Deterministic (ordinary differential equation) models for the transmission dynamics of vector-borne diseases that incorporate disease-induced death in the host(s) population(s) are generally known to exhibit the phenomenon of backward bifurcation (where a stable disease-free equilibrium of the model coexists with a stable endemic equilibrium when the associated reproduction number of the model is less than unity). Further, it is well known that, in these models, the phenomenon of backward bifurcation does not occur when the disease-induced death rate is negligible (e.g., if the disease-induced death rate is set to zero). In a recent paper on the transmission dynamics of visceral leishmaniasis (a disease vectored by sandflies), titled “A Mathematical Study to Control Visceral Leishmaniasis: An Application to South Sudan,” published in Bulletin of Mathematical Biology, Vol. 79, Pages 1110–1134, 2017, Ghosh et al. (2017) stated that their deterministic model undergoes a backward bifurcation even when the disease-induced mortality in the host population is set to zero. This result is contrary to the well-established theory on the dynamics of vector-borne diseases. In this short note, we illustrate some of the key errors in the Ghosh et al. (2017) study.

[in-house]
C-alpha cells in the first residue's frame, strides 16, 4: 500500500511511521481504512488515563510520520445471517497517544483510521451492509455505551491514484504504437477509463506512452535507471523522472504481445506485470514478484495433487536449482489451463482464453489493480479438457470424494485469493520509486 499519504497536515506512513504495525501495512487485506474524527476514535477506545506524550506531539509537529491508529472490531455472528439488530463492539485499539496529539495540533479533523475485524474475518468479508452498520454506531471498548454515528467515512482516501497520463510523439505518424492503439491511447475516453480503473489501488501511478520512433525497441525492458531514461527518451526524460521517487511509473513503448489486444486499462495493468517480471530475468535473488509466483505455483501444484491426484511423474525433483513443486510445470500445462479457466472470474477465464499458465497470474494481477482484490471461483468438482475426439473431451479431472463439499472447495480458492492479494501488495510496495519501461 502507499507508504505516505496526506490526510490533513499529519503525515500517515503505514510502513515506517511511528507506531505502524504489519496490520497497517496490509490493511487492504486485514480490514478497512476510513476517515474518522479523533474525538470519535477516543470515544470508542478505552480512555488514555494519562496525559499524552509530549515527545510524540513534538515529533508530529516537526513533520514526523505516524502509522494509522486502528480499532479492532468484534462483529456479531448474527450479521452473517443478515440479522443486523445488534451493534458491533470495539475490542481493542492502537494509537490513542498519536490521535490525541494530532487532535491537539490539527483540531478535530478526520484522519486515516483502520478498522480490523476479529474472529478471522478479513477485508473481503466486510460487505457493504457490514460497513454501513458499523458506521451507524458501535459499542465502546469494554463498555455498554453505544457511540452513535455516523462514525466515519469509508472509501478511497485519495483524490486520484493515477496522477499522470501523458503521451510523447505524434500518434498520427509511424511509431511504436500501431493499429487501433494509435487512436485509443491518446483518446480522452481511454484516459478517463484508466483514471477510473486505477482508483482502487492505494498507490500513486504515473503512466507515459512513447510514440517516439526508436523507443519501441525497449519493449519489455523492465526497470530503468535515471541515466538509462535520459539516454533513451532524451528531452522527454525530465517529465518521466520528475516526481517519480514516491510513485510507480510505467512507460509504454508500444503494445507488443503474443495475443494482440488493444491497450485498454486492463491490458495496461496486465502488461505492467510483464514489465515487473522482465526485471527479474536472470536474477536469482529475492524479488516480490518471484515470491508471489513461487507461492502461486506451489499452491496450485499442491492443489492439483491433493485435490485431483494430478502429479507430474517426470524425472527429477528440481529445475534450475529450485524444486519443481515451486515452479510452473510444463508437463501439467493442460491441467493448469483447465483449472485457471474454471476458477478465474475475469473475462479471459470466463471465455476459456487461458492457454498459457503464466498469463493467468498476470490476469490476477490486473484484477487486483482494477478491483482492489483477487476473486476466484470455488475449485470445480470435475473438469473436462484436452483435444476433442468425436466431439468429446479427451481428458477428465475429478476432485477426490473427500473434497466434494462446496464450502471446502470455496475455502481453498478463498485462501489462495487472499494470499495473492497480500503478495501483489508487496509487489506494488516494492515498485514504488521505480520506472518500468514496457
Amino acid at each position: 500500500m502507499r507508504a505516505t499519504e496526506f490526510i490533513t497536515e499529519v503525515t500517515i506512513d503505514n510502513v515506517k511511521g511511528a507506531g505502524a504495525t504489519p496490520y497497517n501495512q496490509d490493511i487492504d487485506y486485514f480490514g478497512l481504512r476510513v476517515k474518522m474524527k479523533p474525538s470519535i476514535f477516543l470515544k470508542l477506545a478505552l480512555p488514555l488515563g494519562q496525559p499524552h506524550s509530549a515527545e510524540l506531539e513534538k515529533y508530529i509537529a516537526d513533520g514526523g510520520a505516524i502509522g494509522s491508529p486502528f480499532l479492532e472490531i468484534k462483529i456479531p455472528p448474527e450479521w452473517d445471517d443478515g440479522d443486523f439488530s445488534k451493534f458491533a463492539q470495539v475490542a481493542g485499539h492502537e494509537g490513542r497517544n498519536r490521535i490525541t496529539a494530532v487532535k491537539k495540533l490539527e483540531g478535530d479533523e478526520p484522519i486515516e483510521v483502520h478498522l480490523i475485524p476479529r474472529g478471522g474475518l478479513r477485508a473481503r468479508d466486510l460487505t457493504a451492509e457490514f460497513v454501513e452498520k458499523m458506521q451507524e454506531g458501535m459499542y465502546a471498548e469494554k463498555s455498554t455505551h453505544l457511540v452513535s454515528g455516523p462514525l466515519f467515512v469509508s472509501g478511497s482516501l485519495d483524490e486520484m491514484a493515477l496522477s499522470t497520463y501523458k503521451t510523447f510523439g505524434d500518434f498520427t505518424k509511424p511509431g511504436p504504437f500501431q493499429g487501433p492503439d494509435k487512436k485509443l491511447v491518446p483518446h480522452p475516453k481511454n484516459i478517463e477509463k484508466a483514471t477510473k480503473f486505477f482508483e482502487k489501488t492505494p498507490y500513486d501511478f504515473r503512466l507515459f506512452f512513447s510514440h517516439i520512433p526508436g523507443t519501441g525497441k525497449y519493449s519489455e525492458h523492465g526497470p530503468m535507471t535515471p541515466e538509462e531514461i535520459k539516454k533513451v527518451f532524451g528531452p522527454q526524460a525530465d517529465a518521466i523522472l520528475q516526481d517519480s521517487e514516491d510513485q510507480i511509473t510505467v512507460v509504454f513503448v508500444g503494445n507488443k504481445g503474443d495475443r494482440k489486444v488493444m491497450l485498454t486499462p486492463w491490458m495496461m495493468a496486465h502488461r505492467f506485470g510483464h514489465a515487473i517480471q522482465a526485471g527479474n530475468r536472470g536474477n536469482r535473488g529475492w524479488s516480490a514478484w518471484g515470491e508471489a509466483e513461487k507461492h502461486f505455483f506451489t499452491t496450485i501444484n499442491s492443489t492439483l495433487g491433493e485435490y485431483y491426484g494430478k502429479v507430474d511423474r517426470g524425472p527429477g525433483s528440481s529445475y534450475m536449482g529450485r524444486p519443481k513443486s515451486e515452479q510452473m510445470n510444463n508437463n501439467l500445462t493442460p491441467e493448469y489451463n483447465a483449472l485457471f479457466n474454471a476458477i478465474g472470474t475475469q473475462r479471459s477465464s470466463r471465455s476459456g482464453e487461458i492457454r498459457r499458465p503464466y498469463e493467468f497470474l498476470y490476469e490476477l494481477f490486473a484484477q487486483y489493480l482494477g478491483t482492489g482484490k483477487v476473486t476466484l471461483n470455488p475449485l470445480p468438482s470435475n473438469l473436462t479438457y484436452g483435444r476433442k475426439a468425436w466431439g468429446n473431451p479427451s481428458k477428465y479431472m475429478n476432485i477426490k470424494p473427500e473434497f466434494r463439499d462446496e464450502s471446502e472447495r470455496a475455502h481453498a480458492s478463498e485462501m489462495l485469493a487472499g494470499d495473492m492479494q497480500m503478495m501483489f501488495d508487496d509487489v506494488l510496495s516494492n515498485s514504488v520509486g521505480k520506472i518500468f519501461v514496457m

- Backward bifurcation
- Reproduction number
ASJC Scopus subject areas
- Biochemistry, Genetics and Molecular Biology(all)
- Environmental Science(all)
- Agricultural and Biological Sciences(all)
- Computational Theory and Mathematics